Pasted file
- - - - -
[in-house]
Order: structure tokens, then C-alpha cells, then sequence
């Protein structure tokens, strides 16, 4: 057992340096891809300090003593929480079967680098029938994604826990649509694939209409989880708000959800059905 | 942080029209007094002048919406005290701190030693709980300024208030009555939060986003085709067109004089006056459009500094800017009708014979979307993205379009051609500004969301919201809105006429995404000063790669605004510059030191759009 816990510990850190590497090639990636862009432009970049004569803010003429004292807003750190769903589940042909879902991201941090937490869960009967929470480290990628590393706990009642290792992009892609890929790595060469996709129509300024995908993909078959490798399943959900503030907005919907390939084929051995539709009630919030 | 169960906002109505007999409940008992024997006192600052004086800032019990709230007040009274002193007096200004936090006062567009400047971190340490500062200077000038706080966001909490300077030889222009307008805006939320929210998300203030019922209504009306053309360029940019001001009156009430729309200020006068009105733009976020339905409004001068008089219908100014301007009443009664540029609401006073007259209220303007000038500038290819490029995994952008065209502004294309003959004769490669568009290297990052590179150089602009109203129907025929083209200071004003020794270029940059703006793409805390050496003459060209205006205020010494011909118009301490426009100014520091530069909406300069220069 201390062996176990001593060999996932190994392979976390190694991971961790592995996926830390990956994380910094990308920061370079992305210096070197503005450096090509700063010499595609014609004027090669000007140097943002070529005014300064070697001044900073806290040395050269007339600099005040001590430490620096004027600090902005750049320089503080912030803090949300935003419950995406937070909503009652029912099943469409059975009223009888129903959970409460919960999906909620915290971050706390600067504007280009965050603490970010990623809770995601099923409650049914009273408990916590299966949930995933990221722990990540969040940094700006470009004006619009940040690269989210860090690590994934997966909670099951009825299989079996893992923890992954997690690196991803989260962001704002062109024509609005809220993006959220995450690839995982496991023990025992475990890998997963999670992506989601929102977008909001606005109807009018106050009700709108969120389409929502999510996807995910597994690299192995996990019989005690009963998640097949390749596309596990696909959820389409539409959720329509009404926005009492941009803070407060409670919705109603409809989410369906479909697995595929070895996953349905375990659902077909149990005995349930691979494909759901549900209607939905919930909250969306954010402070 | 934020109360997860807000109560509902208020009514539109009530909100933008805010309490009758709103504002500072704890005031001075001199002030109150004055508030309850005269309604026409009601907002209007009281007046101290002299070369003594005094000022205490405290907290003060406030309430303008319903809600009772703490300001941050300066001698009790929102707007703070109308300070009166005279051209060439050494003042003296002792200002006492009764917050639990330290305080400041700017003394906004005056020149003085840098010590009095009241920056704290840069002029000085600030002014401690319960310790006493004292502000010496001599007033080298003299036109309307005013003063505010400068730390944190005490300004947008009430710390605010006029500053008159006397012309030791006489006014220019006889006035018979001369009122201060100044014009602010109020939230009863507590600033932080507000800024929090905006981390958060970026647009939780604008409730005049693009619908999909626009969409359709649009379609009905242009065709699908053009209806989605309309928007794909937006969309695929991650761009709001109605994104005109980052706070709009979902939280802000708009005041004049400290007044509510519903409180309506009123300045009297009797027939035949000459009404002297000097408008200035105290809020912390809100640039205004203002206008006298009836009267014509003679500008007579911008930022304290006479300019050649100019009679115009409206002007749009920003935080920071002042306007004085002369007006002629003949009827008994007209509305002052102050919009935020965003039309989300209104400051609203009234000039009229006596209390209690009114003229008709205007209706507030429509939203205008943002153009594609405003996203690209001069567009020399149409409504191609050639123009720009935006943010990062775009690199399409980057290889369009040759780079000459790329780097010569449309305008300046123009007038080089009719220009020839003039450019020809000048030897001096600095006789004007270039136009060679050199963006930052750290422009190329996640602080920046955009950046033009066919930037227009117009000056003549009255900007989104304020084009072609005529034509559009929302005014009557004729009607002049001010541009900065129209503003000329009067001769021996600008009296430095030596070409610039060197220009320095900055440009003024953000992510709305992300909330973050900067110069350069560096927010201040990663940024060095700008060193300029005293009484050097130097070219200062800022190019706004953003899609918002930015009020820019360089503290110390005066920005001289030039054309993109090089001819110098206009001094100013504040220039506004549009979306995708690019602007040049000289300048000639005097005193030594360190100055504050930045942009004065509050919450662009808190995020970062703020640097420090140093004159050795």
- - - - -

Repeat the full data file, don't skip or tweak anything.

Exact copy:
[in-house]
Order: structure tokens, then C-alpha cells, then sequence
């Protein structure tokens, strides 16, 4: 057992340096891809300090003593929480079967680098029938994604826990649509694939209409989880708000959800059905 | 942080029209007094002048919406005290701190030693709980300024208030009555939060986003085709067109004089006056459009500094800017009708014979979307993205379009051609500004969301919201809105006429995404000063790669605004510059030191759009 816990510990850190590497090639990636862009432009970049004569803010003429004292807003750190769903589940042909879902991201941090937490869960009967929470480290990628590393706990009642290792992009892609890929790595060469996709129509300024995908993909078959490798399943959900503030907005919907390939084929051995539709009630919030 | 169960906002109505007999409940008992024997006192600052004086800032019990709230007040009274002193007096200004936090006062567009400047971190340490500062200077000038706080966001909490300077030889222009307008805006939320929210998300203030019922209504009306053309360029940019001001009156009430729309200020006068009105733009976020339905409004001068008089219908100014301007009443009664540029609401006073007259209220303007000038500038290819490029995994952008065209502004294309003959004769490669568009290297990052590179150089602009109203129907025929083209200071004003020794270029940059703006793409805390050496003459060209205006205020010494011909118009301490426009100014520091530069909406300069220069 201390062996176990001593060999996932190994392979976390190694991971961790592995996926830390990956994380910094990308920061370079992305210096070197503005450096090509700063010499595609014609004027090669000007140097943002070529005014300064070697001044900073806290040395050269007339600099005040001590430490620096004027600090902005750049320089503080912030803090949300935003419950995406937070909503009652029912099943469409059975009223009888129903959970409460919960999906909620915290971050706390600067504007280009965050603490970010990623809770995601099923409650049914009273408990916590299966949930995933990221722990990540969040940094700006470009004006619009940040690269989210860090690590994934997966909670099951009825299989079996893992923890992954997690690196991803989260962001704002062109024509609005809220993006959220995450690839995982496991023990025992475990890998997963999670992506989601929102977008909001606005109807009018106050009700709108969120389409929502999510996807995910597994690299192995996990019989005690009963998640097949390749596309596990696909959820389409539409959720329509009404926005009492941009803070407060409670919705109603409809989410369906479909697995595929070895996953349905375990659902077909149990005995349930691979494909759901549900209607939905919930909250969306954010402070 | 934020109360997860807000109560509902208020009514539109009530909100933008805010309490009758709103504002500072704890005031001075001199002030109150004055508030309850005269309604026409009601907002209007009281007046101290002299070369003594005094000022205490405290907290003060406030309430303008319903809600009772703490300001941050300066001698009790929102707007703070109308300070009166005279051209060439050494003042003296002792200002006492009764917050639990330290305080400041700017003394906004005056020149003085840098010590009095009241920056704290840069002029000085600030002014401690319960310790006493004292502000010496001599007033080298003299036109309307005013003063505010400068730390944190005490300004947008009430710390605010006029500053008159006397012309030791006489006014220019006889006035018979001369009122201060100044014009602010109020939230009863507590600033932080507000800024929090905006981390958060970026647009939780604008409730005049693009619908999909626009969409359709649009379609009905242009065709699908053009209806989605309309928007794909937006969309695929991650761009709001109605994104005109980052706070709009979902939280802000708009005041004049400290007044509510519903409180309506009123300045009297009797027939035949000459009404002297000097408008200035105290809020912390809100640039205004203002206008006298009836009267014509003679500008007579911008930022304290006479300019050649100019009679115009409206002007749009920003935080920071002042306007004085002369007006002629003949009827008994007209509305002052102050919009935020965003039309989300209104400051609203009234000039009229006596209390209690009114003229008709205007209706507030429509939203205008943002153009594609405003996203690209001069567009020399149409409504191609050639123009720009935006943010990062775009690199399409980057290889369009040759780079000459790329780097010569449309305008300046123009007038080089009719220009020839003039450019020809000048030897001096600095006789004007270039136009060679050199963006930052750290422009190329996640602080920046955009950046033009066919930037227009117009000056003549009255900007989104304020084009072609005529034509559009929302005014009557004729009607002049001010541009900065129209503003000329009067001769021996600008009296430095030596070409610039060197220009320095900055440009003024953000992510709305992300909330973050900067110069350069560096927010201040990663940024060095700008060193300029005293009484050097130097070219200062800022190019706004953003899609918002930015009020820019360089503290110390005066920005001289030039054309993109090089001819110098206009001094100013504040220039506004549009979306995708690019602007040049000289300048000639005097005193030594360190100055504050930045942009004065509050919450662009808190995020970062703020640097420090140093004159050795």